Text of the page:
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Regulatory Standards and COVID-19: Is Oil and Gas Being Given a Hall Pass on ESG?

Posted on August 12, 2020

Jonathon Smith
Jonathon Smith
ESG Research Manager, Oil & Gas

Globally, oil and gas companies are weathering a storm like no other in their history. Although volatility seems to have settled somewhat since the early months of 2020 (when the Russia-Saudi Arabia oil price war experienced its most heated moments yet), cost-cutting and debt borrowing continues to plague the industry as the vast majority of COVID-19 related restrictions remain in place worldwide.

In response to these hardships, government authorities – particularly those of Canada and the US, where oil sands and shale producers have been hit especially hard – have been quick to dish out support for the industry, whether through tax benefits or through helpful “amendments” to existing industry regulations and operating standards. While such actions are well-intentioned and focus both on curbing the spread of COVID-19 and preserving jobs across the industry, lowering the regulatory or legal bar on important ESG issues may also have the potential of doing more harm than good.

“Deregulation” across the North American oil and gas industry is aimed at decreasing costs and streamlining operations for companies.

In Canada, Alberta stands out as a jurisdiction that has taken significant steps to halt or reduce environmental regulations amidst the COVID-19 pandemic. However, other provinces such as Ontario, British Columbia, and Newfoundland and Labrador have also made similar decisions. Some examples of relevant changes for the oil and gas industry have included:

  • Exclusions provided to offshore exploratory drilling projects in Newfoundland from being required to undergo project-specific federal environmental impact assessments.[1]
  • Suspension of reporting requirements for companies operating oil and gas wells in Alberta relating to the condition of wells (this does not include reporting emergencies or regulatory contraventions).[2]
  • Suspension of reporting requirements for oil sands companies in Alberta relating to volatile organic compounds (VOCs) releases, wetland monitoring, and fugitive emission leak detection and repair (LDAR) activities.[3]
  • Postponement of carbon tax increases until further notice for companies in British Columbia. Alignment of carbon tax rates with the federal carbon pricing backstop methodology is also postponed until further notice. [4]

In the US, widespread loosening of environmental standards has been implemented through the US Environmental Protection Agency’s (EPA) Enforcement Discretion Policy. The policy addresses noncompliance with federal environmental permits, regulations and statutes that occur as a result of the COVID-19 pandemic. [5]Although the EPA has since issued a termination addendum which sets August 31, 2020 as the end date for the policy, increasingly concerning COVID-19 infection rates in several US states calls into question whether substantial reopening of local economies can (and should) occur and in extension, whether oil and gas producers will reasonably be able to return to regular operating conditions.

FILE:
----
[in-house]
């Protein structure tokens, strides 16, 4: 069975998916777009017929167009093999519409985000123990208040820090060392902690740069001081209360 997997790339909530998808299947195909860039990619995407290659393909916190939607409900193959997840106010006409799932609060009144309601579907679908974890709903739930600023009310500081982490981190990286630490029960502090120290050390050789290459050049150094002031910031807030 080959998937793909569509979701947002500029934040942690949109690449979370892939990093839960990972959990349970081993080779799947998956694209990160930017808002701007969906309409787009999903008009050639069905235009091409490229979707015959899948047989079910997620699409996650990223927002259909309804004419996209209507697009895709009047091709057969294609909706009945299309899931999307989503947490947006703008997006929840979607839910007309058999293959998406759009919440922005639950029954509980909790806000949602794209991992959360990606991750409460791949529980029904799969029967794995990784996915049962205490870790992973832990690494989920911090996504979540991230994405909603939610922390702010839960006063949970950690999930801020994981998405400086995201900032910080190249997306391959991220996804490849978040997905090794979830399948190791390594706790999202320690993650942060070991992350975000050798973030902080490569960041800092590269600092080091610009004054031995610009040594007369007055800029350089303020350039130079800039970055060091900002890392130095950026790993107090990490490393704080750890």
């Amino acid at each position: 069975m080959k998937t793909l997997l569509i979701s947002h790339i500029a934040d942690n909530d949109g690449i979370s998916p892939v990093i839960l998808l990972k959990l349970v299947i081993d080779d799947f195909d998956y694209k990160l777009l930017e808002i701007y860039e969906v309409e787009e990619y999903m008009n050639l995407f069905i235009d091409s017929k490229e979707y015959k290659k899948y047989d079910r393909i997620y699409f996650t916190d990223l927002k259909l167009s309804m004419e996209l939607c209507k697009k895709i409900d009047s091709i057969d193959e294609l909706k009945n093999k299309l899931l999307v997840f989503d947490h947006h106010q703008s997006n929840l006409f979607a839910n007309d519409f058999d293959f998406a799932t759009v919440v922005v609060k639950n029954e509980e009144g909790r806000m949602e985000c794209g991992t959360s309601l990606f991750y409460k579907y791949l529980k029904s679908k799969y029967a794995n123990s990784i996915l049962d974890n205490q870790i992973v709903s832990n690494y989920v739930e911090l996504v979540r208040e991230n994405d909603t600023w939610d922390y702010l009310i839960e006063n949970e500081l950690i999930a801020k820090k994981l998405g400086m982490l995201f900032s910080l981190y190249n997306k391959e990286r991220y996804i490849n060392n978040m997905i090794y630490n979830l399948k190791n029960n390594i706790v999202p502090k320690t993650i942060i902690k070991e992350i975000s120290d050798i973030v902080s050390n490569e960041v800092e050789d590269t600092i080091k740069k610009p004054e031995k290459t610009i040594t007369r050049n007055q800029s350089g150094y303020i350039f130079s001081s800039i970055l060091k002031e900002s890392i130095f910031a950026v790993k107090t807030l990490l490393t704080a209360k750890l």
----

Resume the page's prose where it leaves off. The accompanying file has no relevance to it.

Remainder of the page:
While these changes have been stated as only being temporary (although many do not currently have anticipated end dates), discontinuity of key standards and reporting requirements has the potential of negatively impacting the reliability of collected data, even over short periods. As a result, compliance and enforcement functions across the regulatory system can become impaired in the long-term.[6]

Existing commitments to the environment and society are potentially misaligned with taking advantage of temporary policy or regulatory cutbacks.

Based on our review of the policy commitments of 10 of the largest Canadian and US energy companies, it appears that most major players in the industry are committed to managing environmental issues at a level that is either adequate or strong. From our review, we found that most environmental policies include explicit commitments to environmental protection, using resources more efficiently, and monitoring and reporting on environmental issues. Relating to health and safety, virtually all companies had specific policies which committed to upholding the highest possible level of safety.

Exhibit 1: Environmental Policy Strength, Canadian and US Energy Companies

Source: Sustainalytics

While these findings do suggest a strong sense of accountability for ESG issues, choosing to leverage cutbacks on environmental or social requirements – although legally allowed – can represent a serious misalignment between stated commitments and actual management actions. Furthermore, on key issues like biodiversity and emissions management, underperformance has the potential of increasing ESG risk and contributing towards negative environmental and social outcomes.

Regulatory standards and protections are essential to avoid future global health emergencies and to protect social wellbeing.

Although “deregulation” across the oil and gas industry undoubtedly aims to serve a noble cause (i.e. the protection of individual health and the preservation of numerous jobs), the risk to ESG performance cannot be argued. As stated by David Boyd, the UN Special Rapporteur on Human Rights and the Environment, in his April 2020 address, amidst the COVID-19 pandemic, weakening or suspending environmental regulations will make things worse. Instead, there is even more of a need to accelerate efforts to achieve the 2030 Sustainable Development Goals (SDGs), given that a healthy environment is a cornerstone in preventing pandemics and protecting human rights.[7]



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